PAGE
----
friend of Ellen

Sue: “Why would someone assume I’m a friend of Ellen just because I’m mannish and I have short hair and I only wear track suits and I coach a girls’ sport and I married myself?”

“I Kissed a Girl,” November 29, 2011

Friend of Ellen is based on the phrase friend of Dorothy, a euphemism for a gay man. The origin of friend of Dorothy is obscure. It dates back to at least World War II, during a time when “homosexual acts were illegal in United States.” Dorothy refers to either The Wizard of Oz’s Dorothy Gale, played by Judy Garland, a gay icon, or the writer Dorothy Parker, “who included some gay men in her famous social circle.” Ellen refers to the openly gay talk show host and entertainer, Ellen DeGeneres.


Bully [to Finn]: “Taste the rainbow, glee-otch!”

“The Purple Piano Project,” September 20, 2011

Glee-otch is a blend of glee and beeyotch, an alternative pronunciation of bitch, which in this context means “a man considered to be weak or contemptible.” A glee-otch is a weak or contemptible man (ie, Finn) who is also in glee club. Taste the rainbow refers to the Skittles candy tagline.

high pony

Sue [to Quinn]: “You’ve lost your child, your boyfriend, your rep, and worst, your high pony.”

“I Am Unicorn,” September 27, 2011

A high pony is a ponytail that sits high on one’s head, often worn by cheerleaders. Last season Quinn cut her hair in rebellion. See bump it.

inner bridezilla

Will: “Look, Emma, I’m not scared of your inner bridezilla.”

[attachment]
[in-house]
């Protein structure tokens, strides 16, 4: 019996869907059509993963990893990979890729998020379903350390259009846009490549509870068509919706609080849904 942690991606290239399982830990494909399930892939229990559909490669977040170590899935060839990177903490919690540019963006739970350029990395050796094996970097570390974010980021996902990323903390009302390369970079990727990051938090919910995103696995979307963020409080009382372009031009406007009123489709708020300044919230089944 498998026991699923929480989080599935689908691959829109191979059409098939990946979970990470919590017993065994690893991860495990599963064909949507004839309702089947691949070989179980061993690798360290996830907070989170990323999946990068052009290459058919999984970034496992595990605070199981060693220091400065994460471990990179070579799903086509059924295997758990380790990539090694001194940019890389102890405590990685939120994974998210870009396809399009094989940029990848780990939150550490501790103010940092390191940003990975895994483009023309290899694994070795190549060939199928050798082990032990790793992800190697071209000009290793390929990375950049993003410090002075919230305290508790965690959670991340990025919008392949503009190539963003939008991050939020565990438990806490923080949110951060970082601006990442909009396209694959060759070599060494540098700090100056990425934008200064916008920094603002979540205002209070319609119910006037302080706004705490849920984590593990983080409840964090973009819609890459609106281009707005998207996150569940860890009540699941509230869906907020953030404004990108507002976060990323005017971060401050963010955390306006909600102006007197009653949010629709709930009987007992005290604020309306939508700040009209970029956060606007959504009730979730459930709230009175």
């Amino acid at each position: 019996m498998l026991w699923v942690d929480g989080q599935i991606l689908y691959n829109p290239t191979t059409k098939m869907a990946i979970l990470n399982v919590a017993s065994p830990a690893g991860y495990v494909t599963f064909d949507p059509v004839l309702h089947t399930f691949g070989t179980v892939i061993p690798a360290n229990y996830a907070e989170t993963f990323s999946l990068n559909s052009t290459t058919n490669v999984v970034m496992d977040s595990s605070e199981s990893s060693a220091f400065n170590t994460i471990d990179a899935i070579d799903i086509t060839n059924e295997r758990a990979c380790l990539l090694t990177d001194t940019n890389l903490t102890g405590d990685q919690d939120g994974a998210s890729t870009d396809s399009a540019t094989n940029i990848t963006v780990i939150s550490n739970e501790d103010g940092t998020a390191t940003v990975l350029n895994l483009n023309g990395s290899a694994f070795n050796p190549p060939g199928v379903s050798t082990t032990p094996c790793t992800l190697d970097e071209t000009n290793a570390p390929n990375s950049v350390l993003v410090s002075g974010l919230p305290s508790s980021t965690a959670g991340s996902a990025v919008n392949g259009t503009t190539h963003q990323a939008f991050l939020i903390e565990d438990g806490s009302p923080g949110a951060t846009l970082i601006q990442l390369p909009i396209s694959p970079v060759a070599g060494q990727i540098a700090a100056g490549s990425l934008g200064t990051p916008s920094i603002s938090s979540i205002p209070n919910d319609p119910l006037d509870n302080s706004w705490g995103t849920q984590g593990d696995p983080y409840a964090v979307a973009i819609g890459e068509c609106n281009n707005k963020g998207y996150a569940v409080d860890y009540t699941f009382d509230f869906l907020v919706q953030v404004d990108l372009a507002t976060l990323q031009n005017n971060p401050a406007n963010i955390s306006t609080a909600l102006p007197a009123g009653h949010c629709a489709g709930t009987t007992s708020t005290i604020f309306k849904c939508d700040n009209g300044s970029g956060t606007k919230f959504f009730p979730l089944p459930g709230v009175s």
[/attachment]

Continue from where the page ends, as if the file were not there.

“Asian F,” October 4, 2011

Inner bridezilla plays on inner child, “the essential, or original self, regarded as a child, existing within the shell of an adult, especially when suppressed by negative childhood experiences,” a pop psychology concept that originated in the 1970s. Bridezilla, a blend of bride and Godzilla, a monster from Japanese horror films, is “a woman who, in the course of planning her wedding, exercises or attempts to exercise an high degree of control over all or many minor details of the ceremony and reception.” The term seems to have originated in the 1990s.


Shelby: “Each group is going to put together their own mash-up to perform head to head.”

Will: “In the first annual McKinley High Mash-Off!”

“Mash Off,” November 15, 2011

A mash-up in this context is “a remix that combines two or more songs from different artists into one track.” The earliest citation of mash-up as a mix of things is from 1859. Mash-off is a play on the term dance-off, a dancing competition.


Tina [to Mike]: “This is your chance to break out and show everybody that you’re more than just a fleet-footed dance ninja.”

“Asian F,” October 4, 2011

Ninja in this context means someone who acts “in the manner of a ninja, especially in the areas of speed and power.”

play the victim card

Will: “You’re not a little girl anymore, Quinn. How long do you plan on playing the victim card?”

“I Am Unicorn,” September 27, 2011

Play the victim card is a variant of the phrase play the race card, to exploit “either racist or (more frequently) anti-racist attitudes to gain a personal advantage.” Play the race card seems to have originated in the UK in the 1960s, and may be a variation of  “Nixon’s 1970s rapprochement with Beijing – known as playing the China card,” both of which may be based on the phrase, play the trump card. A trump card is “a card in the trump suit, held in reserve for winning a trick,” and figuratively, “a key resource to be used at an opportune moment.”